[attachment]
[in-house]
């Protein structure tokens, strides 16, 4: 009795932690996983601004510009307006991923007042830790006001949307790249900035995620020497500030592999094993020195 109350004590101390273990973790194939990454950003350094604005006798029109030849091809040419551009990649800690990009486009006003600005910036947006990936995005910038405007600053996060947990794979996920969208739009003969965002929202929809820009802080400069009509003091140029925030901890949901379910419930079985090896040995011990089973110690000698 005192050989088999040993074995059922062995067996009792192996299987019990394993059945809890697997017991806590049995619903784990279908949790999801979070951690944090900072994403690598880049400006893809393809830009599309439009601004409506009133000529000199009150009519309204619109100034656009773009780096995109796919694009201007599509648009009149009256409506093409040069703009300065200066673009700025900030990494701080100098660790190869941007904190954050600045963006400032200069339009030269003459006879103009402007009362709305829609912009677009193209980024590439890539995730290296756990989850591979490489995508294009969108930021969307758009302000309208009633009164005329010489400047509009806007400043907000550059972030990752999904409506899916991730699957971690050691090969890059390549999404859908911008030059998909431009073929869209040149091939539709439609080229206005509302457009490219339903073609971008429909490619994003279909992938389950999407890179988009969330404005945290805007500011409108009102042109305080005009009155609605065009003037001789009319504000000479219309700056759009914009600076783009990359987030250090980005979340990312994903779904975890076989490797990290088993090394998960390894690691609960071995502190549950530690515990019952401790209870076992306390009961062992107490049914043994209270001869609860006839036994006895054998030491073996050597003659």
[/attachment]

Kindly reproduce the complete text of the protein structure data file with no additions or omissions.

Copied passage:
[in-house]
């Protein structure tokens, strides 16, 4: 009795932690996983601004510009307006991923007042830790006001949307790249900035995620020497500030592999094993020195 109350004590101390273990973790194939990454950003350094604005006798029109030849091809040419551009990649800690990009486009006003600005910036947006990936995005910038405007600053996060947990794979996920969208739009003969965002929202929809820009802080400069009509003091140029925030901890949901379910419930079985090896040995011990089973110690000698 005192050989088999040993074995059922062995067996009792192996299987019990394993059945809890697997017991806590049995619903784990279908949790999801979070951690944090900072994403690598880049400006893809393809830009599309439009601004409506009133000529000199009150009519309204619109100034656009773009780096995109796919694009201007599509648009009149009256409506093409040069703009300065200066673009700025900030990494701080100098660790190869941007904190954050600045963006400032200069339009030269003459006879103009402007009362709305829609912009677009193209980024590439890539995730290296756990989850591979490489995508294009969108930021969307758009302000309208009633009164005329010489400047509009806007400043907000550059972030990752999904409506899916991730699957971690050691090969890059390549999404859908911008030059998909431009073929869209040149091939539709439609080229206005509302457009490219339903073609971008429909490619994003279909992938389950999407890179988009969330404005945290805007500011409108009102042109305080005009009155609605065009003037001789009319504000000479219309700056759009914009600076783009990359987030250090980005979340990312994903779904975890076989490797990290088993090394998960390894690691609960071995502190549950530690515990019952401790209870076992306390009961062992107490049914043994209270001869609860006839036994006895054998030491073996050597003659």